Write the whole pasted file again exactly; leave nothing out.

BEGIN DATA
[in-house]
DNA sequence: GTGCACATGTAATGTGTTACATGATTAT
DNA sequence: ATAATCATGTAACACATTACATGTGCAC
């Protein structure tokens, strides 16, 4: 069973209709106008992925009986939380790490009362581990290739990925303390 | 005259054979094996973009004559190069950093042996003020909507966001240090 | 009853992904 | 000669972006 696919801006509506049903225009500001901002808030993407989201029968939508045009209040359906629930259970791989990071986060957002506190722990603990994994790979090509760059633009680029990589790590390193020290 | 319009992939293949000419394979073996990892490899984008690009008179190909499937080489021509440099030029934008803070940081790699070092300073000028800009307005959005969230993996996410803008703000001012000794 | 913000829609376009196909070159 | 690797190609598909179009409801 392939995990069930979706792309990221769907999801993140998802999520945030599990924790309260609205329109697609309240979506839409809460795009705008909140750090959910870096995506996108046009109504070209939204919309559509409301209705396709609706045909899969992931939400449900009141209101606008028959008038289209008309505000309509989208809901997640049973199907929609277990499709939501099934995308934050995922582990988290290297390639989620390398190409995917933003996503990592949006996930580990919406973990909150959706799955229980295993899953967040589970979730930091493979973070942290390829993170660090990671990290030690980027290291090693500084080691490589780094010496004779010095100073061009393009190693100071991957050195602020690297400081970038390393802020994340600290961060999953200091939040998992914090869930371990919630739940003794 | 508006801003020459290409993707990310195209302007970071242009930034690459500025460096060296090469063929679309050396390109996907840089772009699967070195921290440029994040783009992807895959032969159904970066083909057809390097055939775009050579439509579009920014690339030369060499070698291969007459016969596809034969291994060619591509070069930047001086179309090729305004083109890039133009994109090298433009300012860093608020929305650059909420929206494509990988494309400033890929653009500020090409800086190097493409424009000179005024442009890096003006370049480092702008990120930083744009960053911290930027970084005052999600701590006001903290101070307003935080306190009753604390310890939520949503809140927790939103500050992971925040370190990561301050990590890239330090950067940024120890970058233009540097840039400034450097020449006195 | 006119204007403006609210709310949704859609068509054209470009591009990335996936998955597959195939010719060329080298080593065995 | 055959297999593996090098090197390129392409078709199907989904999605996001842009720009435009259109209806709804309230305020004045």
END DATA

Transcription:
[in-house]
DNA sequence: GTGCACATGTAATGTGTTACATGATTAT
DNA sequence: ATAATCATGTAACACATTACATGTGCAC
């Protein structure tokens, strides 16, 4: 069973209709106008992925009986939380790490009362581990290739990925303390 | 005259054979094996973009004559190069950093042996003020909507966001240090 | 009853992904 | 000669972006 696919801006509506049903225009500001901002808030993407989201029968939508045009209040359906629930259970791989990071986060957002506190722990603990994994790979090509760059633009680029990589790590390193020290 | 319009992939293949000419394979073996990892490899984008690009008179190909499937080489021509440099030029934008803070940081790699070092300073000028800009307005959005969230993996996410803008703000001012000794 | 913000829609376009196909070159 | 690797190609598909179009409801 392939995990069930979706792309990221769907999801993140998802999520945030599990924790309260609205329109697609309240979506839409809460795009705008909140750090959910870096995506996108046009109504070209939204919309559509409301209705396709609706045909899969992931939400449900009141209101606008028959008038289209008309505000309509989208809901997640049973199907929609277990499709939501099934995308934050995922582990988290290297390639989620390398190409995917933003996503990592949006996930580990919406973990909150959706799955229980295993899953967040589970979730930091493979973070942290390829993170660090990671990290030690980027290291090693500084080691490589780094010496004779010095100073061009393009190693100071991957050195602020690297400081970038390393802020994340600290961060999953200091939040998992914090869930371990919630739940003794 | 508006801003020459290409993707990310195209302007970071242009930034690459500025460096060296090469063929679309050396390109996907840089772009699967070195921290440029994040783009992807895959032969159904970066083909057809390097055939775009050579439509579009920014690339030369060499070698291969007459016969596809034969291994060619591509070069930047001086179309090729305004083109890039133009994109090298433009300012860093608020929305650059909420929206494509990988494309400033890929653009500020090409800086190097493409424009000179005024442009890096003006370049480092702008990120930083744009960053911290930027970084005052999600701590006001903290101070307003935080306190009753604390310890939520949503809140927790939103500050992971925040370190990561301050990590890239330090950067940024120890970058233009540097840039400034450097020449006195 | 006119204007403006609210709310949704859609068509054209470009591009990335996936998955597959195939010719060329080298080593065995 | 055959297999593996090098090197390129392409078709199907989904999605996001842009720009435009259109209806709804309230305020004045």